We also do a lot of research and the dissemination of that research on the Myanmar peace process also bringing in interesting examples from other countries’ experiences but focusing on the peace process. Because in our view not enough information about what is going on is made available to the public in a form that is digestible. So those are the three main things that we focus on, and of those, up to this point, the maximum emphasis has gone into supporting the formal process. So we provide support to the government, to the NRPC, the signatories, to ENAC, in preparation for joining the peace process. We are available to anybody interested in peace-making who wishes to have our support, and our support can consist of logistical support, technical assistance and advice. We have quite a large staff here who are experienced both within Myanmar and outside in peace process work and therefore available to interact with all of the players on demand, if you like, in so far as those services are requested.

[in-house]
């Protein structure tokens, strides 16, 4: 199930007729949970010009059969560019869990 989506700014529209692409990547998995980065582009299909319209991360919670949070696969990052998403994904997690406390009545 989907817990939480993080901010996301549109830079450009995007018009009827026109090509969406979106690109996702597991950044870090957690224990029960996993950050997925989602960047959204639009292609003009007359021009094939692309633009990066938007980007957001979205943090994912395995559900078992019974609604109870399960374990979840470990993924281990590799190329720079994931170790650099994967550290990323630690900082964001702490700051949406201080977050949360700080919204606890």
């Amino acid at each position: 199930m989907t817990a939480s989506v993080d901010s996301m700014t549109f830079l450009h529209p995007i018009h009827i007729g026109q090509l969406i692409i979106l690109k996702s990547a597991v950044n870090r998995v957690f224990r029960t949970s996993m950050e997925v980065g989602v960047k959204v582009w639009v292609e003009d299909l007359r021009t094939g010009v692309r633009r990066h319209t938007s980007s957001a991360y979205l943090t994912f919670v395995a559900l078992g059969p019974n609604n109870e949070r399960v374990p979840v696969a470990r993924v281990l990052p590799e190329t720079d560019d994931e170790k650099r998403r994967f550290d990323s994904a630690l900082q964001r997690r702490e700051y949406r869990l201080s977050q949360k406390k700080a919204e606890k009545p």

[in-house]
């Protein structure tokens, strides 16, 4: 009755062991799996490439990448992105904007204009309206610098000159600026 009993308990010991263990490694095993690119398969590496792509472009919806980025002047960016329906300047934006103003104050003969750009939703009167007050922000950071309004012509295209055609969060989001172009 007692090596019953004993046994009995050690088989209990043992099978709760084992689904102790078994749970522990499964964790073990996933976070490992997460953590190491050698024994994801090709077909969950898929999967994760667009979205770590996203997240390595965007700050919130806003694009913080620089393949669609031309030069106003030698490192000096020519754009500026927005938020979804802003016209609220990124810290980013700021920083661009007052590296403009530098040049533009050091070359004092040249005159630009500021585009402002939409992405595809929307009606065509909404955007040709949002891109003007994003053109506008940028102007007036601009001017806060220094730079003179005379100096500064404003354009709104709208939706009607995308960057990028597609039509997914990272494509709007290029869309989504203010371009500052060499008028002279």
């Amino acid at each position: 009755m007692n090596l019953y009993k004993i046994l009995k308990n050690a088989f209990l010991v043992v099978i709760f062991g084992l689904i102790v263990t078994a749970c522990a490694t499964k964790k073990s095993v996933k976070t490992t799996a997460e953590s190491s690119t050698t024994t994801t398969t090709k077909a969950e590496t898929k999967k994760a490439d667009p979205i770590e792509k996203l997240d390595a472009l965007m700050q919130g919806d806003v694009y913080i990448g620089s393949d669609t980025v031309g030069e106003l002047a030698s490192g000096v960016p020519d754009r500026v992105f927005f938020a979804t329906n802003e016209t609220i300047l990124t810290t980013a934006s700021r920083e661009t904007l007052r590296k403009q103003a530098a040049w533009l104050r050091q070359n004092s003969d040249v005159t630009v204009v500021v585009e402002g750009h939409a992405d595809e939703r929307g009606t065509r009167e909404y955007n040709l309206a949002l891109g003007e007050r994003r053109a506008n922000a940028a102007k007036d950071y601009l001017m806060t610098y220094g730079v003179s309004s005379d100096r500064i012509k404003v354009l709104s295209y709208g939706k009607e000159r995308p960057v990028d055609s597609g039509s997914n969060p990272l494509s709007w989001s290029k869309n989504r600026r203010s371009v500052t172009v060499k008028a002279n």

Why is development so important when it comes the peace process in Myanmar?
In many countries that I have worked in, the notion of confidence-building is essential to the peace process. And I’ll come to what you are asking in a second if you will bear with me. What happens when there is war, and particularly prolonged war is there is a fundamental breakdown of trust. Authorities either government or non- government authorities have as one of their main priorities to re-establish citizen trust and that citizen trust is trust in institutions, in one another, and trust in governing authorities.